I plan to continue researching and analyzing the literature provided by the course to continue growing in my understanding of the material and concepts. I’m hopeful to also proselytize the value of City/Region Complexity Index for communities throughout the USA through my membership with the International Economic Development Council and the Ohio Economic Development Association.
- What open questions do you have that you wish the next course could answer?
I found the program to be very generous in regard to providing available research material on a wide variety of topics. I sincerely appreciate that fact because my professional experience has shown me that obtaining academic research can be cost-prohibitive when doing public policy development work.
I would like to better understand the econometric theory used to create the Product Space. This would allow me to better understand the connections between products, which would be helpful to gain buy-in from economic development policymakers. I also think it would be helpful to provide additional examples of what data sets and data gathering activities can be utilized to complete the decision tree for a Growth Diagnostic.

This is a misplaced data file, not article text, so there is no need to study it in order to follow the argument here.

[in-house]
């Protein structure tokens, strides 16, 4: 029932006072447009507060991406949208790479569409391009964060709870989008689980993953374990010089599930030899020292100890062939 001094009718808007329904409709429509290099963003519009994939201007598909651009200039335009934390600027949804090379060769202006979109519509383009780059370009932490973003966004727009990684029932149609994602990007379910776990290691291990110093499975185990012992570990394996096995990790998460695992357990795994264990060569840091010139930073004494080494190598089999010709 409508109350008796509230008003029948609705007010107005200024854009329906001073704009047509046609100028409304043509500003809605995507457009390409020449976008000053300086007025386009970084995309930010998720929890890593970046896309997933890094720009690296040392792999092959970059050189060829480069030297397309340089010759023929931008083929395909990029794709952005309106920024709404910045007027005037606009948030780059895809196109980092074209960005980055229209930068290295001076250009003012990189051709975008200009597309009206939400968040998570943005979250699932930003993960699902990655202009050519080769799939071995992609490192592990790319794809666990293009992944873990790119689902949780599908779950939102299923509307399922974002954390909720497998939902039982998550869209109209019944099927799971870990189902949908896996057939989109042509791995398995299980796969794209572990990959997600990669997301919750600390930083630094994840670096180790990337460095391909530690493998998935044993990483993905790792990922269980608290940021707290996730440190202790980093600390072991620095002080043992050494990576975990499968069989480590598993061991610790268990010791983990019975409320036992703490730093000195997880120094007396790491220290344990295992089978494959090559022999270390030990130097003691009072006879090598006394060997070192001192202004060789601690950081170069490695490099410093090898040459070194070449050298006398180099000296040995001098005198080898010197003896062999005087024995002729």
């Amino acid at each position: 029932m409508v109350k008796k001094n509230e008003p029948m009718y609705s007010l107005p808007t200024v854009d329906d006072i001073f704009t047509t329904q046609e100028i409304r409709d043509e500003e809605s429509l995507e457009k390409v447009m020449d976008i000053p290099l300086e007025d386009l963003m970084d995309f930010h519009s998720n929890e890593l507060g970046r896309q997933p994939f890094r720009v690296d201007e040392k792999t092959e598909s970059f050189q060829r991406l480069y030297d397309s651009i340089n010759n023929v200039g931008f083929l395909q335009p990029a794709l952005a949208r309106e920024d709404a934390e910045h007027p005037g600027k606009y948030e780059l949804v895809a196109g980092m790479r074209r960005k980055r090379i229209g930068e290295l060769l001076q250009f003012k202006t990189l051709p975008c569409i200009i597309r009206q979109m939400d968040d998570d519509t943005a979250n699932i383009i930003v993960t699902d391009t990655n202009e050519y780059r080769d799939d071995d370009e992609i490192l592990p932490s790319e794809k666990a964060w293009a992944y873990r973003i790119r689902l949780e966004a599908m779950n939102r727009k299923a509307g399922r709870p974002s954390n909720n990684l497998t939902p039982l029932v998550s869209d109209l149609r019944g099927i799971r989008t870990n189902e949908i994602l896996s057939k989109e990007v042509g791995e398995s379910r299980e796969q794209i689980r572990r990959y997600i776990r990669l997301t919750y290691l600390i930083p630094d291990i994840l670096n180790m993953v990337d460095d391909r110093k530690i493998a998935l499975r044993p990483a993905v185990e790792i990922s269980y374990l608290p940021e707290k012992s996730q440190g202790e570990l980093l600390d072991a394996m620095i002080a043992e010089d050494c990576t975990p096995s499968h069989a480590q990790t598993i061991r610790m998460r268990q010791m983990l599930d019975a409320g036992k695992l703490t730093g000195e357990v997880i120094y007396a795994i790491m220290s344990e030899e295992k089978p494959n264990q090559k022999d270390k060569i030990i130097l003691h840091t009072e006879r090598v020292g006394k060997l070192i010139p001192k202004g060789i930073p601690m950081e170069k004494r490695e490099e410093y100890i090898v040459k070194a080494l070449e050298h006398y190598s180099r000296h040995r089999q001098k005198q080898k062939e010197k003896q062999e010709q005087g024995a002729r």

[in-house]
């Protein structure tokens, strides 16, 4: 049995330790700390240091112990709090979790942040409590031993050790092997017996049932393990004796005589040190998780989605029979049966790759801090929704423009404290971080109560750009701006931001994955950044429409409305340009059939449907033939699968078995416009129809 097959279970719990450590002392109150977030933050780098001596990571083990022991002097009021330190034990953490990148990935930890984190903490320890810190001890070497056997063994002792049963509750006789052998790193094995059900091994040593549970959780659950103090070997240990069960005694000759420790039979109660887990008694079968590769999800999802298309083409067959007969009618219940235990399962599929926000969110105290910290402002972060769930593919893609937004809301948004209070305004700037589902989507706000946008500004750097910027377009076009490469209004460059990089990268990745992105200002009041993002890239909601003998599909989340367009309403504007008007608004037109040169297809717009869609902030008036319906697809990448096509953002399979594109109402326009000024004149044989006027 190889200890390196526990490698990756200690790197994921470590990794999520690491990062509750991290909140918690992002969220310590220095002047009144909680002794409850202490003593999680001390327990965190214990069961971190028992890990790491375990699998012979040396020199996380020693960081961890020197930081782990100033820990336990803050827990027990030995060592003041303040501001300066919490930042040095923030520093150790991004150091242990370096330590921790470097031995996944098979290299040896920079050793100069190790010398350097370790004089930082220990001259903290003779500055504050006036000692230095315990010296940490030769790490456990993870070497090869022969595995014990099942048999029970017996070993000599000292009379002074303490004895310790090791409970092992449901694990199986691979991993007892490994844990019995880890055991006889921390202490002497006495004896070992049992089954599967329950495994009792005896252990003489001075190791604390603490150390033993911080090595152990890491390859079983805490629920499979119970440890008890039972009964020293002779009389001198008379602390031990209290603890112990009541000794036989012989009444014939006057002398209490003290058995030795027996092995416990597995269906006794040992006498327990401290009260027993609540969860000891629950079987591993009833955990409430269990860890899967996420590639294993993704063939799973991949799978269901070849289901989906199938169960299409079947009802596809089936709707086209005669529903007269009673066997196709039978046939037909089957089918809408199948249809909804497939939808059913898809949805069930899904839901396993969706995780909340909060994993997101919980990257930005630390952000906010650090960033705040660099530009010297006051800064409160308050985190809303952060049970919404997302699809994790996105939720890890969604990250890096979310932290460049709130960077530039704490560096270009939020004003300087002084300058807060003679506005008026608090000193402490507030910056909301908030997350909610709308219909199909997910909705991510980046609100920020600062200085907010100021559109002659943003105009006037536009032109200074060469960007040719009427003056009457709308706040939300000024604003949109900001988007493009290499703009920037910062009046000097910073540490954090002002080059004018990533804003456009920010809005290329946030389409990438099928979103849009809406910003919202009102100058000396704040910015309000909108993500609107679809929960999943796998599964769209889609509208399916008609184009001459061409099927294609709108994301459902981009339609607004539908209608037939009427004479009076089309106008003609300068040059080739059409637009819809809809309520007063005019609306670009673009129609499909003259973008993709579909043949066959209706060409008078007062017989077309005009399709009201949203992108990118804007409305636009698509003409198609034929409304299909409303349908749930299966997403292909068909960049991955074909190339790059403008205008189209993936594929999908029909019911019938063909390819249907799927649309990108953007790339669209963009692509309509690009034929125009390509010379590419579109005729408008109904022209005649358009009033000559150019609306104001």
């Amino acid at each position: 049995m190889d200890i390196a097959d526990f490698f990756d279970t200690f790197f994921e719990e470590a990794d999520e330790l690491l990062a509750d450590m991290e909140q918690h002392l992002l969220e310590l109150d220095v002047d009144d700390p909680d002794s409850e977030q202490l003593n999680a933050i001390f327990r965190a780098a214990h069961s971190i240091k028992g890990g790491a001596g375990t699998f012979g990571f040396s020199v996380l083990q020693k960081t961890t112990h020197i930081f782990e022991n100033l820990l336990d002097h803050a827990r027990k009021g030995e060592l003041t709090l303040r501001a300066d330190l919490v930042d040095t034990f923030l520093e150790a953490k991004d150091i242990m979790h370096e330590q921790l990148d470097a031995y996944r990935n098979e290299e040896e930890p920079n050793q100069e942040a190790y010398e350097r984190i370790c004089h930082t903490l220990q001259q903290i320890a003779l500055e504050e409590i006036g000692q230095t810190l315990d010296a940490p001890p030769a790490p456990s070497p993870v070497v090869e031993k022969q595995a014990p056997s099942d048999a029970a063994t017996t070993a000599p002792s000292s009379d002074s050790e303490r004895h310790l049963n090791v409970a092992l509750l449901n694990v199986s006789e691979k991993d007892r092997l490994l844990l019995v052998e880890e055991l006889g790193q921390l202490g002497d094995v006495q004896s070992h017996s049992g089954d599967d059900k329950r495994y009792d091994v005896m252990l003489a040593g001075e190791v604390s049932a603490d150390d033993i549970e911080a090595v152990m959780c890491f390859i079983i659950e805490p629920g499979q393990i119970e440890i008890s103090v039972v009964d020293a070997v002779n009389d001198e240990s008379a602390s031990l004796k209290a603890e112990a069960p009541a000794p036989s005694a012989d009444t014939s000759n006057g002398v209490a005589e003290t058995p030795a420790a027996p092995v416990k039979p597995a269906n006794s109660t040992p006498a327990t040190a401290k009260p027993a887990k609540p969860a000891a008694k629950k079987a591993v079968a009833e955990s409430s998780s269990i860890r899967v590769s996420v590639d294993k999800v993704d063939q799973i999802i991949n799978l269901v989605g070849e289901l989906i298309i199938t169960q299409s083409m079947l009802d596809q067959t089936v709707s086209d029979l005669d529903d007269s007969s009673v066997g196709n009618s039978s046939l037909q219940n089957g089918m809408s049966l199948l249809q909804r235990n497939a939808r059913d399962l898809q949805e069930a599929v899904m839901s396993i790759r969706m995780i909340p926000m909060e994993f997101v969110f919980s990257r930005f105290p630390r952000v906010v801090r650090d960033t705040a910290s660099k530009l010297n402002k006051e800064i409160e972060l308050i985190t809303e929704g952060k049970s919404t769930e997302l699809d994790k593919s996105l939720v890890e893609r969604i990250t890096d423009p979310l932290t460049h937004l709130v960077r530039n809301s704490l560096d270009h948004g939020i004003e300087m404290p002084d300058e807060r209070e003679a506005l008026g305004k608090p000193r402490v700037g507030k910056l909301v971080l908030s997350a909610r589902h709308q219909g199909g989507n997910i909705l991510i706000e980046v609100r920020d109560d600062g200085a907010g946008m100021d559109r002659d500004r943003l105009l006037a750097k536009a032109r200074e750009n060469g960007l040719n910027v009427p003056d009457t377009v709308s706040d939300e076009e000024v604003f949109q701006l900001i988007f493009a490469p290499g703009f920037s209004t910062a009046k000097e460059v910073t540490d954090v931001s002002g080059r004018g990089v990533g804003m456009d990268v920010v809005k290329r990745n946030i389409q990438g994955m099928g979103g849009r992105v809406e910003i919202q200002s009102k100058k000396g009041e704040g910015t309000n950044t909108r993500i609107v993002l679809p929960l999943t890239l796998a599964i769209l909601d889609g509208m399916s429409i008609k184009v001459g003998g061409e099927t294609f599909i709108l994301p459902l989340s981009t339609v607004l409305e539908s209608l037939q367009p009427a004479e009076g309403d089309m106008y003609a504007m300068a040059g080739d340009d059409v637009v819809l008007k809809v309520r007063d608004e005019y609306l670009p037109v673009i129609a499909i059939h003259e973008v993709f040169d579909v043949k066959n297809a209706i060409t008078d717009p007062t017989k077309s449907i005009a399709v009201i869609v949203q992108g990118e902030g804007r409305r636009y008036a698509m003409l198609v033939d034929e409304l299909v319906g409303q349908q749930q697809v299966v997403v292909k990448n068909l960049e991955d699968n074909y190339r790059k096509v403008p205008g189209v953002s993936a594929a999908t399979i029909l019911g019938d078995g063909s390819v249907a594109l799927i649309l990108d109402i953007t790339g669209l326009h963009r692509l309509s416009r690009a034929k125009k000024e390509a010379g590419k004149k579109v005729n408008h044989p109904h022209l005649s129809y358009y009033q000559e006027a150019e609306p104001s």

- Feel free to add photos of your fishbone diagrams, assignments, meetings, or whatever you think is relevant (video/audio).
After thoughtful discussions with my classmates and teaching assistants, I realized that I was trying to facilitate a pre-existing solution when I made my initial problem definition. My first and last fishbone diagrams are below that show the change from Week 3 to Week 9 of the program. I feel I progressed in my thinking on how to promote economic growth in NM and look forward to the opportunity for implementation!
To learn more about Leading Economic Growth (LEG) watch the faculty video, and visit the course website. This blog was originally published by the Building State Capability program. Visit their blog for more learning journey stories.